How hard could it be to replace a 90-year-old toilet? It seemed like something a plumber could handle, maybe even the one standing in my bathroom in 2013, telling me that a crack in my tank meant mine was toast.
No problem, I thought, I’ll just swap it out.
And this is when I learned rule number one for owners of old houses: Never utter the phrase “just swap it out.”
I will not belabor the details of early 20th-century plumbing, but trust me when I say that if I had simply replaced my commode, a new model would have been perched roughly half a foot from the wall. To get to the shower, I would have had to climb over the new fixture.
The solution? Rip up the original tile floor and move the plumbing. Other problems would have followed: The mint-colored wall tiles would have likely been damaged and needed replacement, too. I might have had to open the kitchen ceiling to access the pipes above. In other words, to replace the toilet, I would have had to gut my vintage 1924 bathroom to the tune of $25,000.
And this, my friends, is how I found myself on a website called ThisOldToilet, which sells, as you might have gathered, old toilets. Lids and seats are their specialty, but I scored a tank in my size and model, although not in the same off-whitish hue. A two-toned look was not my first choice for bathroom décor, but one day I’ll get around to reglazing the bowl and pedestal sink, a task I’ve been told is doable.
Owning an old home when you don’t really know what you’re doing means you might bond with fellow homeowners on Facebook groups like Montclair Rehabers: Group Therapy for Old Houses + Clueless Owners. (This really is a group, and I really am a member.)
Yes, some people grow up with a sledgehammer in hand, and perhaps those are the ones posting photo brags of their impeccably restored Tudors on more established Facebook groups like Our Old House. But for those of us who were more likely to call the super whenever the faucet in our apartment dripped, homeownership can come as a shock.
Buy a newer house and, for the most part, replacement parts are available at your local Home Depot. Not so with an old home that still has its original charm. Plumbing ages, for example, and can crumble when you try to replace a fixture. Champions of older homes will tell you that the structures were built with high-quality materials meant to last, and that is certainly true. But when something does reach the end of its life — like a decades-old crystal doorknob that falls off in your hand — you’ll spend days surfing eBay looking for a replacement, because nothing like it exists on Wayfair.
“We’re just a bunch of stupid city dwellers thinking, ‘Oh, no big deal! I’m going to buy a 150-year-old house and fix it,’” said Stella Gilgur-Cook, who started the Montclair Rehabers group in December after she discovered that repairing the grand staircase of her “Victorian-ish” four-bedroom in Montclair, N.J., was actually a big deal.
Mrs. Gilgur-Cook, 41, a health care administrator, and her husband, Josh Cook, 41, who works in video and film production, moved with their two children from a rental in Forest Hills, Queens, last August. The couple did not set out to buy a fixer-upper, but ended up with a house that needed some work. (Don’t they all?)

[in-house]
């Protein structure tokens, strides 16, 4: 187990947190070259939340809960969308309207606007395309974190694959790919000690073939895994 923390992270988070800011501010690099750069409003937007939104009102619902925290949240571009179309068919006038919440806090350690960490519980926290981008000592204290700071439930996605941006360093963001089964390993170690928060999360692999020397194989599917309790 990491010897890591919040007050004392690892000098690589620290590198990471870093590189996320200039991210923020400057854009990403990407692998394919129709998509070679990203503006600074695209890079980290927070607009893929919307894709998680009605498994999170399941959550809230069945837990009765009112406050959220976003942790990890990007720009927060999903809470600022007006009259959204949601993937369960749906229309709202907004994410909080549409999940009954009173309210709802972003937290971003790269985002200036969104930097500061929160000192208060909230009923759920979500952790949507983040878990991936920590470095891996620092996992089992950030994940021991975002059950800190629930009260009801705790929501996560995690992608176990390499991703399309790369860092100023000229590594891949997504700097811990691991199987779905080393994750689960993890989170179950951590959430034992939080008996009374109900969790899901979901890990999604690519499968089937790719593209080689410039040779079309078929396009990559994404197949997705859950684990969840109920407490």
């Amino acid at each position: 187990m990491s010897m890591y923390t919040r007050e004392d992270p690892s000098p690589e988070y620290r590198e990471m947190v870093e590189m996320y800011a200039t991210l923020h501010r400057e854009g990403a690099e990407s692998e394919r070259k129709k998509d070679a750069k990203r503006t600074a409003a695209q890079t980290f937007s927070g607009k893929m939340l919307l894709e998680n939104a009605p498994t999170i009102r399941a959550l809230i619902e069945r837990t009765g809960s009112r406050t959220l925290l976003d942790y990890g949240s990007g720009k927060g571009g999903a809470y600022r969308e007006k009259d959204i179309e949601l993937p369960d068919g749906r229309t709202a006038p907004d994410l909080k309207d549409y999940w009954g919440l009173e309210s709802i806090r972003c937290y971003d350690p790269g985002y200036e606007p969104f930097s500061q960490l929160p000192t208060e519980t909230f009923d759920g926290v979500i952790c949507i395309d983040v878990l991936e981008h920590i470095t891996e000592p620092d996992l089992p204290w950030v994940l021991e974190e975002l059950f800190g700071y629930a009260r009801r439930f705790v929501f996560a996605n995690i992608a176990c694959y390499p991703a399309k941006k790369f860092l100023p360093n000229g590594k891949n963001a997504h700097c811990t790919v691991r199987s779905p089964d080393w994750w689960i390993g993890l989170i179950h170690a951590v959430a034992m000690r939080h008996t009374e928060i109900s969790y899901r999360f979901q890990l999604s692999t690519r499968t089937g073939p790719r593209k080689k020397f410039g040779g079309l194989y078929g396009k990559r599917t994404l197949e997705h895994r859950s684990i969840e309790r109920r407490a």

As their first project, they wanted to remove carpeting from the staircase and sand off layers of old paint. But carpet has a way of hiding secrets, and removing theirs revealed serious damage to the top steps. “You could put your hand between where the step ended and the next riser started,” Mrs. Gilgur-Cook said. “We freaked out.”
That’s when they decided to call a professional, and promptly learned rule number two of homeownership: Good luck finding one. (Especially one who knows how to restore, not just replace, parts in an old house.)
“A good man is hard to find,” said Mary Kate Spach, a member of the board of directors of Pasadena Heritage, a preservationist group in Pasadena, Calif. “A good contractor is even harder to find.”
Mrs. Gilgur-Cook interviewed “a whole parade of people.” Some said they could do the work, but then never came back. Others insisted the whole structure had to be ripped out and replaced. She hired one contractor, but the crew quit after sanding the first step. Finally, she found a company that specialized in old staircases and, for $8,000, fixed hers.
Old houses woo you with character. Step into a center-hall colonial, and you swoon over crown molding and carved woodwork. But it is the antique kitchen or bathroom that is the real conversation piece. (You think my toilet is funky; I haven’t even told you about my shimmery bathroom wallpaper, a rather bold update made by the previous owners. As I have no idea what lurks behind that sturdy paper, I have resisted removing it and bringing the bathroom back to its original state. Besides, the bling has kind of grown on me.)
“Houses with authentic parlors are a dime a dozen,” said Ken Roginski, who writes OldHouseGuy, a blog that laments the prevalence of vinyl siding and other ill-advised updates. “But if you could have an authentic kitchen or bathroom, it’s a museum piece.”
Mr. Roginski also works as a consultant to homeowners, chastising the ones who have succumbed to the lure of newness and replaced their rattling wood windows with silently sliding, but charmless, double-paned ones, and advising others on how to avoid such a fate.
Wondering what to do about your shabby shutters? Read the Old House Guy’s exhaustive treatise on the subject, prefaced with an ominous warning: “What one thinks is a simple mistake will destroy a home’s curb appeal. Don’t let this happen to you!”